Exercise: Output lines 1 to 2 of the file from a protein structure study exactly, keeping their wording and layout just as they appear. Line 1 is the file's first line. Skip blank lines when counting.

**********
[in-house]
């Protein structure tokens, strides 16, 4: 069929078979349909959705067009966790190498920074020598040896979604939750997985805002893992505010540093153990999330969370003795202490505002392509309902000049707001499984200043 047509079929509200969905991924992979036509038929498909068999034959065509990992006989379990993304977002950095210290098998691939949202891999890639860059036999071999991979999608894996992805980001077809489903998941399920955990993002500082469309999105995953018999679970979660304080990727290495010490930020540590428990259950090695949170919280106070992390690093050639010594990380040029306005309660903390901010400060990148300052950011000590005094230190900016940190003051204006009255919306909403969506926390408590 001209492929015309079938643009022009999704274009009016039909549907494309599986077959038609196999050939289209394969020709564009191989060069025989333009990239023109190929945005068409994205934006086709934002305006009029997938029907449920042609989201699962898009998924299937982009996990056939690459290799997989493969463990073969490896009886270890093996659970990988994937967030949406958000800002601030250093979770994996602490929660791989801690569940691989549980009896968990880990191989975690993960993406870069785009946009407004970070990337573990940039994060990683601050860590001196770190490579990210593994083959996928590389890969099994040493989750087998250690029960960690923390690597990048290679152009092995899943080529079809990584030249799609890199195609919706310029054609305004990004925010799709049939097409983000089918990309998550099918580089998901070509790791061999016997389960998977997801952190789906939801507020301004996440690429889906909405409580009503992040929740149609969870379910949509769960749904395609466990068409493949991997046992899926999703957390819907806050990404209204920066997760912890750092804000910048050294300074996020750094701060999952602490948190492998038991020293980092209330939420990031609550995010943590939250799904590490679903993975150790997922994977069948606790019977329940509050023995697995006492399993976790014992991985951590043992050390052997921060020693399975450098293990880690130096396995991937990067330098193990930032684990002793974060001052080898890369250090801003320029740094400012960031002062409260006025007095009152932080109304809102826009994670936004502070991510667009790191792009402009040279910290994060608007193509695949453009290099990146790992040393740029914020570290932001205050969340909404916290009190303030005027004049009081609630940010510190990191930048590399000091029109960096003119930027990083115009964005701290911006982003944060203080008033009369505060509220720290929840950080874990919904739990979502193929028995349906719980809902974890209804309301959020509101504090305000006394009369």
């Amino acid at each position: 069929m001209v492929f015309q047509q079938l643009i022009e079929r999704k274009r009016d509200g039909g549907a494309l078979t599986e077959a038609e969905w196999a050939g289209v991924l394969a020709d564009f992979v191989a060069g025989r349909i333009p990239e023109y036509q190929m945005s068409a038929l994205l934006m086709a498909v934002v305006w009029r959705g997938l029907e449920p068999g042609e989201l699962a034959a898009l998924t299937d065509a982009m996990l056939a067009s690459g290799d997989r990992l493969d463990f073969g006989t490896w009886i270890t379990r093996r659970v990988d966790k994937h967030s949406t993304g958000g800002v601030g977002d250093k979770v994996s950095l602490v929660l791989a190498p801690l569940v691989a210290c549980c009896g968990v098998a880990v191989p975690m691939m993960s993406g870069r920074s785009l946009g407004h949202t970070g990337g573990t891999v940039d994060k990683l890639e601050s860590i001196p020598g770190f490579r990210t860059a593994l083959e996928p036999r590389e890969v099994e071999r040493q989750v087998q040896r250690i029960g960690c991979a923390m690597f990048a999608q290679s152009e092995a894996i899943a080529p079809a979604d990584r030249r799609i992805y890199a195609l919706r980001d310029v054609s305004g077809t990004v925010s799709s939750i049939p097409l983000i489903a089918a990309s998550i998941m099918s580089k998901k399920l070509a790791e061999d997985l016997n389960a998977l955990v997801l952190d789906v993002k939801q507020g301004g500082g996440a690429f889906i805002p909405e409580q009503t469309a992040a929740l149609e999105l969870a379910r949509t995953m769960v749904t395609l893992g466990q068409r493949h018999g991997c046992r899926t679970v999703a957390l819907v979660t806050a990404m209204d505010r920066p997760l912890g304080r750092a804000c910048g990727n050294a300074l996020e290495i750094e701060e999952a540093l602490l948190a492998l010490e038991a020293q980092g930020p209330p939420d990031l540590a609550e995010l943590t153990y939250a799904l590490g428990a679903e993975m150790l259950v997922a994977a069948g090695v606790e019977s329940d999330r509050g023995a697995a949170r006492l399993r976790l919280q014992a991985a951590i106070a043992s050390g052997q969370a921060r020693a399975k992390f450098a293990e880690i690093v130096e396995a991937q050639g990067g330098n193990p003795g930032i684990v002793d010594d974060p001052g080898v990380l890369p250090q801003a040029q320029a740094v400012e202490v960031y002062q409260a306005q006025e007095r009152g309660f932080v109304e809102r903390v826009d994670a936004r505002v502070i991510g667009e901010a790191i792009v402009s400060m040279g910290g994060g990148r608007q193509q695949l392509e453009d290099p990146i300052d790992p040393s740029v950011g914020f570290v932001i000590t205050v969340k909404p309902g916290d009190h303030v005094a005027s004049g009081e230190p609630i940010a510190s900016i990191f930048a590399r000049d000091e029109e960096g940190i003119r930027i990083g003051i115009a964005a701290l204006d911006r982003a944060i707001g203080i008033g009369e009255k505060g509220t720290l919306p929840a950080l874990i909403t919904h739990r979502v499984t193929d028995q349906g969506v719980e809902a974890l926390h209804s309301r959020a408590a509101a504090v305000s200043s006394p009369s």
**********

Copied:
[in-house]
């Protein structure tokens, strides 16, 4: 069929078979349909959705067009966790190498920074020598040896979604939750997985805002893992505010540093153990999330969370003795202490505002392509309902000049707001499984200043 047509079929509200969905991924992979036509038929498909068999034959065509990992006989379990993304977002950095210290098998691939949202891999890639860059036999071999991979999608894996992805980001077809489903998941399920955990993002500082469309999105995953018999679970979660304080990727290495010490930020540590428990259950090695949170919280106070992390690093050639010594990380040029306005309660903390901010400060990148300052950011000590005094230190900016940190003051204006009255919306909403969506926390408590 001209492929015309079938643009022009999704274009009016039909549907494309599986077959038609196999050939289209394969020709564009191989060069025989333009990239023109190929945005068409994205934006086709934002305006009029997938029907449920042609989201699962898009998924299937982009996990056939690459290799997989493969463990073969490896009886270890093996659970990988994937967030949406958000800002601030250093979770994996602490929660791989801690569940691989549980009896968990880990191989975690993960993406870069785009946009407004970070990337573990940039994060990683601050860590001196770190490579990210593994083959996928590389890969099994040493989750087998250690029960960690923390690597990048290679152009092995899943080529079809990584030249799609890199195609919706310029054609305004990004925010799709049939097409983000089918990309998550099918580089998901070509790791061999016997389960998977997801952190789906939801507020301004996440690429889906909405409580009503992040929740149609969870379910949509769960749904395609466990068409493949991997046992899926999703957390819907806050990404209204920066997760912890750092804000910048050294300074996020750094701060999952602490948190492998038991020293980092209330939420990031609550995010943590939250799904590490679903993975150790997922994977069948606790019977329940509050023995697995006492399993976790014992991985951590043992050390052997921060020693399975450098293990880690130096396995991937990067330098193990930032684990002793974060001052080898890369250090801003320029740094400012960031002062409260006025007095009152932080109304809102826009994670936004502070991510667009790191792009402009040279910290994060608007193509695949453009290099990146790992040393740029914020570290932001205050969340909404916290009190303030005027004049009081609630940010510190990191930048590399000091029109960096003119930027990083115009964005701290911006982003944060203080008033009369505060509220720290929840950080874990919904739990979502193929028995349906719980809902974890209804309301959020509101504090305000006394009369």